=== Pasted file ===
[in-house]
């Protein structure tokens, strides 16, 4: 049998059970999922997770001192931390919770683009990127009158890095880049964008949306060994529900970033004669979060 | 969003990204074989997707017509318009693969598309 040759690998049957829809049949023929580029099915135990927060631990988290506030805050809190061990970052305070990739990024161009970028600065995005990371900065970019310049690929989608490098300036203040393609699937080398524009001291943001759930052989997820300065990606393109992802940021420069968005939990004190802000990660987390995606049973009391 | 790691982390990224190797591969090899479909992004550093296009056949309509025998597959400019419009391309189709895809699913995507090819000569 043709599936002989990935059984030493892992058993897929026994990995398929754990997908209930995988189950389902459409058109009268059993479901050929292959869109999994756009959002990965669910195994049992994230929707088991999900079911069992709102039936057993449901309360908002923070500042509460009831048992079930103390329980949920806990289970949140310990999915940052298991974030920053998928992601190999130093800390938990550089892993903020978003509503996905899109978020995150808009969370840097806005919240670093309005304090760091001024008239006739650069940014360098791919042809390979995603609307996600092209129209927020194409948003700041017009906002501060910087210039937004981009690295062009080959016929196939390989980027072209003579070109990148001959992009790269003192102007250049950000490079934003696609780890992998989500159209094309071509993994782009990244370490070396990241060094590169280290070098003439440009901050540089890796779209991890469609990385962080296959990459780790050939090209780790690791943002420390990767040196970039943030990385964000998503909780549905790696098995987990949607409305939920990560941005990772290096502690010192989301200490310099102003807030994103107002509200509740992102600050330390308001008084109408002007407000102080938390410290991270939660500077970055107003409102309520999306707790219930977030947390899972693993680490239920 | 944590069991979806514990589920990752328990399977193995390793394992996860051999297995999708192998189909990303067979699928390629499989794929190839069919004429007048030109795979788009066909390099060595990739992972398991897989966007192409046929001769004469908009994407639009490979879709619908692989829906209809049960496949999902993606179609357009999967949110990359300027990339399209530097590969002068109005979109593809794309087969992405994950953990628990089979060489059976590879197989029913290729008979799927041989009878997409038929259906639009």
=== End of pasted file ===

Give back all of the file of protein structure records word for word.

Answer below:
[in-house]
């Protein structure tokens, strides 16, 4: 049998059970999922997770001192931390919770683009990127009158890095880049964008949306060994529900970033004669979060 | 969003990204074989997707017509318009693969598309 040759690998049957829809049949023929580029099915135990927060631990988290506030805050809190061990970052305070990739990024161009970028600065995005990371900065970019310049690929989608490098300036203040393609699937080398524009001291943001759930052989997820300065990606393109992802940021420069968005939990004190802000990660987390995606049973009391 | 790691982390990224190797591969090899479909992004550093296009056949309509025998597959400019419009391309189709895809699913995507090819000569 043709599936002989990935059984030493892992058993897929026994990995398929754990997908209930995988189950389902459409058109009268059993479901050929292959869109999994756009959002990965669910195994049992994230929707088991999900079911069992709102039936057993449901309360908002923070500042509460009831048992079930103390329980949920806990289970949140310990999915940052298991974030920053998928992601190999130093800390938990550089892993903020978003509503996905899109978020995150808009969370840097806005919240670093309005304090760091001024008239006739650069940014360098791919042809390979995603609307996600092209129209927020194409948003700041017009906002501060910087210039937004981009690295062009080959016929196939390989980027072209003579070109990148001959992009790269003192102007250049950000490079934003696609780890992998989500159209094309071509993994782009990244370490070396990241060094590169280290070098003439440009901050540089890796779209991890469609990385962080296959990459780790050939090209780790690791943002420390990767040196970039943030990385964000998503909780549905790696098995987990949607409305939920990560941005990772290096502690010192989301200490310099102003807030994103107002509200509740992102600050330390308001008084109408002007407000102080938390410290991270939660500077970055107003409102309520999306707790219930977030947390899972693993680490239920 | 944590069991979806514990589920990752328990399977193995390793394992996860051999297995999708192998189909990303067979699928390629499989794929190839069919004429007048030109795979788009066909390099060595990739992972398991897989966007192409046929001769004469908009994407639009490979879709619908692989829906209809049960496949999902993606179609357009999967949110990359300027990339399209530097590969002068109005979109593809794309087969992405994950953990628990089979060489059976590879197989029913290729008979799927041989009878997409038929259906639009």